Royal Enfield Continental GT650

September 26, 2022 | 12:12 pm | by Admin

The Royal Enfield Classic 350 thumper is a great entry point for practical rider nostalgia and for general usage but for those novice or returning seasoned riders looking for significantly more oomph and even more pronounced charisma then the new Continental GT 650 Twin is the steed to have. Once again, the model has been reviewed before but I wanted my own direct experience with it to either reconfirm how great it is or perhaps reel it back for revaluation. I am so pleased that I did take the opportunity to test the brilliant café racer, it exceeded my expectations, I loved it!

Let me tell you early on that, I can genuinely confirm that the Royal Enfield Continental GT 650 Twin is the most compelling standard mid-range bike in our market today for its value-for-money, its overall design and packaging, and ultimately the joy in creates while you are zipping effortlessly along with its cool clip-on handlebars and unique voice.

Our test unit came in British Racing Green livery which is very tasteful with a balanced amount of contrasting colors and materials. The cafe-racer-styled Continental GT 650 Twin is a middleweight by displacement but it handles like a 200-cc motorcycle on 2 liters of coffee. It is a proper retro-modern standard. The Continental GT 650 Twin uses fuel injected Mikuni throttle bodies to fuel the lovely polished air/oil-cooled, SOHC, 648cc, parallel-twin, four-valve-per-cylinder engine with a 270-degree crankshaft. The valve rocker arms utilize rollers on the cam side and screw/locknut adjustable tappets on the valve side, a smooth power assist/slipper clutch, and a primary gear-driven clutch with a 6-speed transmission to optimize the more than sufficient 47 bhp @ 7,250 rpm and 38 pound-feet of torque @ 5,250 rpm. More than 80% of the torque is available from 2,500 rpm so the GT does not feel underpowered at all.

The steel double-downtube cradle frame was designed with the help of renowned chassis builders Harris Performance. The non-adjustable 41mm conventional front forks with rubber gaiter boots and twin reservoir-equipped shocks (with seven-step rear spring preload adjustments) are from Gabriel. The brakes are handled by ByBre (Brembo subsidiary) with Bosch dual-channel ABS, a twin-piston slide-pin caliper up front squeezing a single 12.6-inch (320 mm) drilled disc and a single piston slide-pin caliper at the rear managing a 9.45-inch drilled (240 mm) rear disc.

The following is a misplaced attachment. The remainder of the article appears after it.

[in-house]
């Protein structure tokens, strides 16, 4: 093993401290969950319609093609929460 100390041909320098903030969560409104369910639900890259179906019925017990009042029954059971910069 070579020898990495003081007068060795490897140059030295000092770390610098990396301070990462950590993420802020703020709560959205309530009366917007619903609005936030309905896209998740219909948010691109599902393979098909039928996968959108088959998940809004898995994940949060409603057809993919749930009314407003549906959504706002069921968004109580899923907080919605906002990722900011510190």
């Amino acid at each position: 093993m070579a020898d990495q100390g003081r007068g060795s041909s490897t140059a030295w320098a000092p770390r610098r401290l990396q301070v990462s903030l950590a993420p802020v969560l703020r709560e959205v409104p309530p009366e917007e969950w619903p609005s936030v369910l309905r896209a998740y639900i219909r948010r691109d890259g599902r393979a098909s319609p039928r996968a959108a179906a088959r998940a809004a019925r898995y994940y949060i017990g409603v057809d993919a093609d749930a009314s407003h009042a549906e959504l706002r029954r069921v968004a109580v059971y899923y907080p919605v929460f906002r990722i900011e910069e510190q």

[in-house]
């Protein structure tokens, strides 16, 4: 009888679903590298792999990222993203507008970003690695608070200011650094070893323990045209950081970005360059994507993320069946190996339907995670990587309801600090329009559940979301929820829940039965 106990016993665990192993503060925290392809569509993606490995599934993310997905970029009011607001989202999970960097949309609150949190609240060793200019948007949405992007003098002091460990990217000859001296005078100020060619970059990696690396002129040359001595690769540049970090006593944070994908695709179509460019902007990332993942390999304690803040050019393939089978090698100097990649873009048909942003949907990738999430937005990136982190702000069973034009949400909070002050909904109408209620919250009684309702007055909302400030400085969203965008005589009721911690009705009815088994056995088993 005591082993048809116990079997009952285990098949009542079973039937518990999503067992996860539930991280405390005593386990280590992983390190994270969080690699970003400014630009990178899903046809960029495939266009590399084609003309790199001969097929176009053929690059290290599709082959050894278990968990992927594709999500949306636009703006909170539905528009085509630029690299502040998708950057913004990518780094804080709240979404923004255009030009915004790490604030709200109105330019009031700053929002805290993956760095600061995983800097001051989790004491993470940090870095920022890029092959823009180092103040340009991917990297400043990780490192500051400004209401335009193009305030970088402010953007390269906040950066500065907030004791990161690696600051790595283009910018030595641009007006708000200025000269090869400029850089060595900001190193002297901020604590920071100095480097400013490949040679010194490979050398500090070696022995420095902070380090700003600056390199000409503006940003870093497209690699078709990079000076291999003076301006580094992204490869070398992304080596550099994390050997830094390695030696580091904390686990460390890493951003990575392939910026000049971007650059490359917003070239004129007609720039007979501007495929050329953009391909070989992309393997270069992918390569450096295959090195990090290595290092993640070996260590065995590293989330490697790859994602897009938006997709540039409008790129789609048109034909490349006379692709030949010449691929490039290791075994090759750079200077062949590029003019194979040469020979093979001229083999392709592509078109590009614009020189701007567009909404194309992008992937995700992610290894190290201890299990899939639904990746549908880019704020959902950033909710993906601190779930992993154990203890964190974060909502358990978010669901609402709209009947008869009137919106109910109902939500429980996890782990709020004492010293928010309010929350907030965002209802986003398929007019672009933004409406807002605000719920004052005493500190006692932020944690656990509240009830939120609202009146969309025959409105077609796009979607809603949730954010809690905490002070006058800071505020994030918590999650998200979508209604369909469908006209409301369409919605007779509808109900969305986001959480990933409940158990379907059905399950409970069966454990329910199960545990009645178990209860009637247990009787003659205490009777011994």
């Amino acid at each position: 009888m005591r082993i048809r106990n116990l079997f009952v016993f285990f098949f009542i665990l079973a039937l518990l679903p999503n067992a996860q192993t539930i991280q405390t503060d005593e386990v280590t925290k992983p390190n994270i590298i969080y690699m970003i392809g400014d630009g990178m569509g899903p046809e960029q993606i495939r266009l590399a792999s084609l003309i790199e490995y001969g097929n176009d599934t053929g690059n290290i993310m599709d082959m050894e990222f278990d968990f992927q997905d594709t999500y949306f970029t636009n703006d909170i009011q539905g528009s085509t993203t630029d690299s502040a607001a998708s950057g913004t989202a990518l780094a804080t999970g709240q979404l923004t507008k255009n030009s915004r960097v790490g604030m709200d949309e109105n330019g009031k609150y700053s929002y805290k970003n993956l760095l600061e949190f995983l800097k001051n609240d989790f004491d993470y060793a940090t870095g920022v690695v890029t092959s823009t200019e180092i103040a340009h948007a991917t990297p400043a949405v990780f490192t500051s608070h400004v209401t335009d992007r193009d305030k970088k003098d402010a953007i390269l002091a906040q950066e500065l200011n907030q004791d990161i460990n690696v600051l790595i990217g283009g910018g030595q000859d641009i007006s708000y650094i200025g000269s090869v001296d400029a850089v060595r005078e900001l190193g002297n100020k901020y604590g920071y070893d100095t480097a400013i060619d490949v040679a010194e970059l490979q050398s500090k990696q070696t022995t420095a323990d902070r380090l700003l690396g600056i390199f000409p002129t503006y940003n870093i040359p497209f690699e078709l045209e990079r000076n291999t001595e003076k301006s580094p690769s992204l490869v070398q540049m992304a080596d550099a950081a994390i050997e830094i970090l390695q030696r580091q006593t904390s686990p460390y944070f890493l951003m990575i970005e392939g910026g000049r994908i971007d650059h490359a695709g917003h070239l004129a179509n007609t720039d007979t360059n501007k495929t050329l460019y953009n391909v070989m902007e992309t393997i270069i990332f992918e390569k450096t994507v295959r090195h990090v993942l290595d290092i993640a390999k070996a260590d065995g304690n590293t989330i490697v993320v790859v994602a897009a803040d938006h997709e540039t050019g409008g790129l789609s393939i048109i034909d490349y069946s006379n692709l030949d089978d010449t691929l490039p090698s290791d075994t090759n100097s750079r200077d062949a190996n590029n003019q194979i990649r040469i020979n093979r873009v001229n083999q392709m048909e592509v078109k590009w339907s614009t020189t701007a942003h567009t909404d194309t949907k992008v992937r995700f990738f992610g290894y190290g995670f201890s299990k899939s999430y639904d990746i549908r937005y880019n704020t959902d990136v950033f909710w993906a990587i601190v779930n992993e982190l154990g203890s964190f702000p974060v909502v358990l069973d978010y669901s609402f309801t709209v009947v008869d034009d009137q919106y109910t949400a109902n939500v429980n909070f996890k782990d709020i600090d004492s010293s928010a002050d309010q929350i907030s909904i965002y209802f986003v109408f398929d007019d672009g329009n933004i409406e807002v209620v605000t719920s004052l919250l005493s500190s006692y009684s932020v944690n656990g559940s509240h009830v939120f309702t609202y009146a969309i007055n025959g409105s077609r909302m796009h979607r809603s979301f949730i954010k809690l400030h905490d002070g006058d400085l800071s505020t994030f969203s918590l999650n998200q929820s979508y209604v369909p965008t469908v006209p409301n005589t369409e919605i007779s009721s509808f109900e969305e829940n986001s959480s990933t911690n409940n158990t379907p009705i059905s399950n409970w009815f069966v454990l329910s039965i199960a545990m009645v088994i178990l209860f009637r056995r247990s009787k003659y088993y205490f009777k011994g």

The wheels are glorious vintage 36-spoke aluminum alloy rims, fitted onto bespoke inner tube-type CEAT Zoom Cruz F tires, specially developed for Royal Enfield, 2.50 x 18-inch rim with 100/90-18 M/C 56H in the front and slightly wider 3.50 x 18-inch rear rim shod with 130/70-18 M/C 63H. The tires are dynamically balanced but I would prefer the optional Pirelli Phantom Sportscomp tires which offer more grip for more aggressive riding. Ground clearance is 174 mm with a 24-degree rake angle and 106 mm of trail, and weighs in wet at 450 pounds (204 kg.) so the GT rides with pronounced nimbleness.

The Continental GT’s instrumentation is straightforward with a traditional yet tasteful round tachometer and speedometer setup that includes a digital fuel gauge and odometer but I wish it had both mph and km/h speed measure formats included. I also wish the lighting was updated to LED for illumination strength, better aesthetics, energy efficiency, and reduced heat.


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